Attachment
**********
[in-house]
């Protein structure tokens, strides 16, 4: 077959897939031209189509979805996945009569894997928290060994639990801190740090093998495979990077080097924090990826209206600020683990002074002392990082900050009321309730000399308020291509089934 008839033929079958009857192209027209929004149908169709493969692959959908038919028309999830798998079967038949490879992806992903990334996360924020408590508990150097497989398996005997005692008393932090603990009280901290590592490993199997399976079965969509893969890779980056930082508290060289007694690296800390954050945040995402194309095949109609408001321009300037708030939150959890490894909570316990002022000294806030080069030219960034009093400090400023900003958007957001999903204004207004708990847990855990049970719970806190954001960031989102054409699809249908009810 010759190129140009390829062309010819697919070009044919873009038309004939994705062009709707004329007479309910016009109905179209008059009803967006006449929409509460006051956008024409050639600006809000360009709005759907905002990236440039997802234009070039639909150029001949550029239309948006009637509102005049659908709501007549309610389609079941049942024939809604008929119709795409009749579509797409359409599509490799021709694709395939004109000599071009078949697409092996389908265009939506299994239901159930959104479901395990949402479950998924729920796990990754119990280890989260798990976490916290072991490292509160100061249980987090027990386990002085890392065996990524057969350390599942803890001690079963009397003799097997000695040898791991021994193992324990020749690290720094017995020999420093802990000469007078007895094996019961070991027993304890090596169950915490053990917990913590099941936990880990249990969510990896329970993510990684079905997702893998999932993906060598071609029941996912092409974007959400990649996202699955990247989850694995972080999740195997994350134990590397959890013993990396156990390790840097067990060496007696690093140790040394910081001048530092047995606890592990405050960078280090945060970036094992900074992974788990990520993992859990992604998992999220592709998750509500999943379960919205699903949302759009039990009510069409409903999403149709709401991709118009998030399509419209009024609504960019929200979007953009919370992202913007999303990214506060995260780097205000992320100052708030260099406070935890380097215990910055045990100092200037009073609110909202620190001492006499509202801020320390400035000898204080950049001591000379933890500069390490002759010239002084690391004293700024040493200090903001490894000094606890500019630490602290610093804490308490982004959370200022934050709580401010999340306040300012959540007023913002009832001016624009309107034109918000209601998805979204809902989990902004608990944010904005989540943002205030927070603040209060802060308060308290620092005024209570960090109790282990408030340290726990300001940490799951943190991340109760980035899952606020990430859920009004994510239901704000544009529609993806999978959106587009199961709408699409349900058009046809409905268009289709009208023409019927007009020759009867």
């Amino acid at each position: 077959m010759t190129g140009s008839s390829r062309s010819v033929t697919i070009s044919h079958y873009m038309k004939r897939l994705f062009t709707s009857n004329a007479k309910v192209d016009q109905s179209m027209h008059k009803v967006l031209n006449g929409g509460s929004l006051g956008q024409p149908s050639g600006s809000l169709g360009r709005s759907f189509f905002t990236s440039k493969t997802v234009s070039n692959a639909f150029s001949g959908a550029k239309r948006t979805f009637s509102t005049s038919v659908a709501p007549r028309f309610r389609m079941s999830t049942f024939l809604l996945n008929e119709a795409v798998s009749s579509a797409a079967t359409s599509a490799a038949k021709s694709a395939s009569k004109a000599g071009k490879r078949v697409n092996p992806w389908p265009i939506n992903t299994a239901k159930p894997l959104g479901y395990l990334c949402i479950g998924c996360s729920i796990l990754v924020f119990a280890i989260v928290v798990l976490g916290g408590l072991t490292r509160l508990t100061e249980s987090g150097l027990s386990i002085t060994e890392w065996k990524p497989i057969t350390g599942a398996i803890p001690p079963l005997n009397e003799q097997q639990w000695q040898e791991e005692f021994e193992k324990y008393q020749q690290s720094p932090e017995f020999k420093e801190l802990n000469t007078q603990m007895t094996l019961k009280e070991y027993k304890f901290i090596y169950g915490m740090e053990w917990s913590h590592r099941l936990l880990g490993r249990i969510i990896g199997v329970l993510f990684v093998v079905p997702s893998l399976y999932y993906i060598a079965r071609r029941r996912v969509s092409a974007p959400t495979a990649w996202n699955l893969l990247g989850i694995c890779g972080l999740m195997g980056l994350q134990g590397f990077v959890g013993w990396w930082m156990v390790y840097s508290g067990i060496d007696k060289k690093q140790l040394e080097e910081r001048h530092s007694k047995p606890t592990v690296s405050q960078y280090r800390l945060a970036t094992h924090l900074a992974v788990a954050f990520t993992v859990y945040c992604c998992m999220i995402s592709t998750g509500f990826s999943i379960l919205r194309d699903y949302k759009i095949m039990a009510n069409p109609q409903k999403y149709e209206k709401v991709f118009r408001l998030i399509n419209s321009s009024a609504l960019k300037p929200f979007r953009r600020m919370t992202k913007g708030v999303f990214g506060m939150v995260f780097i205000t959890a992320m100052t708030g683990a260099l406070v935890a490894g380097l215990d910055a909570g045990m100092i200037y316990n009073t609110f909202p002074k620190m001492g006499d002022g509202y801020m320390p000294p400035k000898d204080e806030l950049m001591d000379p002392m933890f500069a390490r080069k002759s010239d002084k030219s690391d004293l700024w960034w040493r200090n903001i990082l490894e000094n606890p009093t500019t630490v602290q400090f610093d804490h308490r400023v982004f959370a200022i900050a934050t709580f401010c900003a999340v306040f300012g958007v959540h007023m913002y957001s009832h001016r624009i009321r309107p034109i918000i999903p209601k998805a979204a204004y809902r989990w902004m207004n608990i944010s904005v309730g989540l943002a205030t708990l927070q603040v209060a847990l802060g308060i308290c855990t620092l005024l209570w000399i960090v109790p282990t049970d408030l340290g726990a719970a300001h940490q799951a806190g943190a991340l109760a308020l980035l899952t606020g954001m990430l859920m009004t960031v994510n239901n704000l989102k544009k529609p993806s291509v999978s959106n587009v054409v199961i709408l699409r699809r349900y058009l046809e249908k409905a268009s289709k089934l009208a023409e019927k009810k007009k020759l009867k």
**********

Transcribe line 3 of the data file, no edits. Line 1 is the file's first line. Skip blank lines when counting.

């Amino acid at each position: 077959m010759t190129g140009s008839s390829r062309s010819v033929t697919i070009s044919h079958y873009m038309k004939r897939l994705f062009t709707s009857n004329a007479k309910v192209d016009q109905s179209m027209h008059k009803v967006l031209n006449g929409g509460s929004l006051g956008q024409p149908s050639g600006s809000l169709g360009r709005s759907f189509f905002t990236s440039k493969t997802v234009s070039n692959a639909f150029s001949g959908a550029k239309r948006t979805f009637s509102t005049s038919v659908a709501p007549r028309f309610r389609m079941s999830t049942f024939l809604l996945n008929e119709a795409v798998s009749s579509a797409a079967t359409s599509a490799a038949k021709s694709a395939s009569k004109a000599g071009k490879r078949v697409n092996p992806w389908p265009i939506n992903t299994a239901k159930p894997l959104g479901y395990l990334c949402i479950g998924c996360s729920i796990l990754v924020f119990a280890i989260v928290v798990l976490g916290g408590l072991t490292r509160l508990t100061e249980s987090g150097l027990s386990i002085t060994e890392w065996k990524p497989i057969t350390g599942a398996i803890p001690p079963l005997n009397e003799q097997q639990w000695q040898e791991e005692f021994e193992k324990y008393q020749q690290s720094p932090e017995f020999k420093e801190l802990n000469t007078q603990m007895t094996l019961k009280e070991y027993k304890f901290i090596y169950g915490m740090e053990w917990s913590h590592r099941l936990l880990g490993r249990i969510i990896g199997v329970l993510f990684v093998v079905p997702s893998l399976y999932y993906i060598a079965r071609r029941r996912v969509s092409a974007p959400t495979a990649w996202n699955l893969l990247g989850i694995c890779g972080l999740m195997g980056l994350q134990g590397f990077v959890g013993w990396w930082m156990v390790y840097s508290g067990i060496d007696k060289k690093q140790l040394e080097e910081r001048h530092s007694k047995p606890t592990v690296s405050q960078y280090r800390l945060a970036t094992h924090l900074a992974v788990a954050f990520t993992v859990y945040c992604c998992m999220i995402s592709t998750g509500f990826s999943i379960l919205r194309d699903y949302k759009i095949m039990a009510n069409p109609q409903k999403y149709e209206k709401v991709f118009r408001l998030i399509n419209s321009s009024a609504l960019k300037p929200f979007r953009r600020m919370t992202k913007g708030v999303f990214g506060m939150v995260f780097i205000t959890a992320m100052t708030g683990a260099l406070v935890a490894g380097l215990d910055a909570g045990m100092i200037y316990n009073t609110f909202p002074k620190m001492g006499d002022g509202y801020m320390p000294p400035k000898d204080e806030l950049m001591d000379p002392m933890f500069a390490r080069k002759s010239d002084k030219s690391d004293l700024w960034w040493r200090n903001i990082l490894e000094n606890p009093t500019t630490v602290q400090f610093d804490h308490r400023v982004f959370a200022i900050a934050t709580f401010c900003a999340v306040f300012g958007v959540h007023m913002y957001s009832h001016r624009i009321r309107p034109i918000i999903p209601k998805a979204a204004y809902r989990w902004m207004n608990i944010s904005v309730g989540l943002a205030t708990l927070q603040v209060a847990l802060g308060i308290c855990t620092l005024l209570w000399i960090v109790p282990t049970d408030l340290g726990a719970a300001h940490q799951a806190g943190a991340l109760a308020l980035l899952t606020g954001m990430l859920m009004t960031v994510n239901n704000l989102k544009k529609p993806s291509v999978s959106n587009v054409v199961i709408l699409r699809r349900y058009l046809e249908k409905a268009s289709k089934l009208a023409e019927k009810k007009k020759l009867k």